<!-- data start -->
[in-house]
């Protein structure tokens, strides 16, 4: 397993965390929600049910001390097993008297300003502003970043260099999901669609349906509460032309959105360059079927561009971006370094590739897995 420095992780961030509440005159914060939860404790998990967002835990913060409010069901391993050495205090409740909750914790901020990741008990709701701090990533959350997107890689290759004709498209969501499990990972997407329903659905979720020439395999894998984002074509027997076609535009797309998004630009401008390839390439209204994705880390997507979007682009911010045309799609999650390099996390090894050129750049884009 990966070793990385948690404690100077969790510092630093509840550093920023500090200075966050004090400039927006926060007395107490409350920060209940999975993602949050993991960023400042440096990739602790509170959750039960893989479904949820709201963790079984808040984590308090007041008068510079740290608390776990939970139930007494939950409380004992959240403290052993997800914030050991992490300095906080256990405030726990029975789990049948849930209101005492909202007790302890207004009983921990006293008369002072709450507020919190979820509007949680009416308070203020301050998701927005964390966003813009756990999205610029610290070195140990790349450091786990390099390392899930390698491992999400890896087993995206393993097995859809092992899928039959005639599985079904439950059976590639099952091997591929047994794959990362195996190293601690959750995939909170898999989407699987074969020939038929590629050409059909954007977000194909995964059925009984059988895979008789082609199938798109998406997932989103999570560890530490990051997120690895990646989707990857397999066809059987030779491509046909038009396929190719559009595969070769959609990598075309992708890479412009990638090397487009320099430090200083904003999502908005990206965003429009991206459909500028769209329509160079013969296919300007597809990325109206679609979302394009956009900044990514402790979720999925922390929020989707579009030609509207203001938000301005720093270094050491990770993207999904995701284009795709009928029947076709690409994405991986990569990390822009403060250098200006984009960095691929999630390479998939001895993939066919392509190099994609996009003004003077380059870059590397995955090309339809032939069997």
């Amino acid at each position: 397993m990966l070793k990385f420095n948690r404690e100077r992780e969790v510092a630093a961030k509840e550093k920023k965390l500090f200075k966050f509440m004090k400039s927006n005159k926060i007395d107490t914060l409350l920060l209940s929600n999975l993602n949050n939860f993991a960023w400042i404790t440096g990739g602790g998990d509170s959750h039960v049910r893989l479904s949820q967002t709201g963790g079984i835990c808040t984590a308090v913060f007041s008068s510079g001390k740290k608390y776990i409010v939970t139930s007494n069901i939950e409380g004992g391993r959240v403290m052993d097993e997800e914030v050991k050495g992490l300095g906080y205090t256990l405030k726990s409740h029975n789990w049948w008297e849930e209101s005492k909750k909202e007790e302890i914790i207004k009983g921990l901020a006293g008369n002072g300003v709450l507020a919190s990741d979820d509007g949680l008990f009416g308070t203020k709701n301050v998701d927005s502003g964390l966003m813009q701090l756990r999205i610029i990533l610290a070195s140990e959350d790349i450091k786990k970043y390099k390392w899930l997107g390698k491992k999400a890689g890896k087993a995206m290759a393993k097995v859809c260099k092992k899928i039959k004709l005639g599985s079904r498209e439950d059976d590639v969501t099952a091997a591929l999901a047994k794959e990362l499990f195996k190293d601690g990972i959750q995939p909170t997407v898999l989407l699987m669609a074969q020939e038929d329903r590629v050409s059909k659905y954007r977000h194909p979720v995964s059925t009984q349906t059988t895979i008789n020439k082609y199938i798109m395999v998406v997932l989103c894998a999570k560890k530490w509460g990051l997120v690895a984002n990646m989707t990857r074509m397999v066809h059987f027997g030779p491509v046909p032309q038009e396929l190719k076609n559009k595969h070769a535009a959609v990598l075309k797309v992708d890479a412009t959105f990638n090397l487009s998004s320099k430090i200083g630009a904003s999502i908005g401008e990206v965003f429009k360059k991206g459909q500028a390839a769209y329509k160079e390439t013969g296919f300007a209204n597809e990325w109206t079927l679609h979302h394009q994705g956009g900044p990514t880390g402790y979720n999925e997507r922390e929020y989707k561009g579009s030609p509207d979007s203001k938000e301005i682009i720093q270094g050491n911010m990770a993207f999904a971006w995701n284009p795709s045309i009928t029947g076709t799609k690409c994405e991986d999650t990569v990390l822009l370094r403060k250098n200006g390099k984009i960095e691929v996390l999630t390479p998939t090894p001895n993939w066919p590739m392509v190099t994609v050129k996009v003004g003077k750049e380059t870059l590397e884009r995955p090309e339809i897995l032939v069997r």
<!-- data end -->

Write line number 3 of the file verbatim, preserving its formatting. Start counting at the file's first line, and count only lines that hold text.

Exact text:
């Amino acid at each position: 397993m990966l070793k990385f420095n948690r404690e100077r992780e969790v510092a630093a961030k509840e550093k920023k965390l500090f200075k966050f509440m004090k400039s927006n005159k926060i007395d107490t914060l409350l920060l209940s929600n999975l993602n949050n939860f993991a960023w400042i404790t440096g990739g602790g998990d509170s959750h039960v049910r893989l479904s949820q967002t709201g963790g079984i835990c808040t984590a308090v913060f007041s008068s510079g001390k740290k608390y776990i409010v939970t139930s007494n069901i939950e409380g004992g391993r959240v403290m052993d097993e997800e914030v050991k050495g992490l300095g906080y205090t256990l405030k726990s409740h029975n789990w049948w008297e849930e209101s005492k909750k909202e007790e302890i914790i207004k009983g921990l901020a006293g008369n002072g300003v709450l507020a919190s990741d979820d509007g949680l008990f009416g308070t203020k709701n301050v998701d927005s502003g964390l966003m813009q701090l756990r999205i610029i990533l610290a070195s140990e959350d790349i450091k786990k970043y390099k390392w899930l997107g390698k491992k999400a890689g890896k087993a995206m290759a393993k097995v859809c260099k092992k899928i039959k004709l005639g599985s079904r498209e439950d059976d590639v969501t099952a091997a591929l999901a047994k794959e990362l499990f195996k190293d601690g990972i959750q995939p909170t997407v898999l989407l699987m669609a074969q020939e038929d329903r590629v050409s059909k659905y954007r977000h194909p979720v995964s059925t009984q349906t059988t895979i008789n020439k082609y199938i798109m395999v998406v997932l989103c894998a999570k560890k530490w509460g990051l997120v690895a984002n990646m989707t990857r074509m397999v066809h059987f027997g030779p491509v046909p032309q038009e396929l190719k076609n559009k595969h070769a535009a959609v990598l075309k797309v992708d890479a412009t959105f990638n090397l487009s998004s320099k430090i200083g630009a904003s999502i908005g401008e990206v965003f429009k360059k991206g459909q500028a390839a769209y329509k160079e390439t013969g296919f300007a209204n597809e990325w109206t079927l679609h979302h394009q994705g956009g900044p990514t880390g402790y979720n999925e997507r922390e929020y989707k561009g579009s030609p509207d979007s203001k938000e301005i682009i720093q270094g050491n911010m990770a993207f999904a971006w995701n284009p795709s045309i009928t029947g076709t799609k690409c994405e991986d999650t990569v990390l822009l370094r403060k250098n200006g390099k984009i960095e691929v996390l999630t390479p998939t090894p001895n993939w066919p590739m392509v190099t994609v050129k996009v003004g003077k750049e380059t870059l590397e884009r995955p090309e339809i897995l032939v069997r």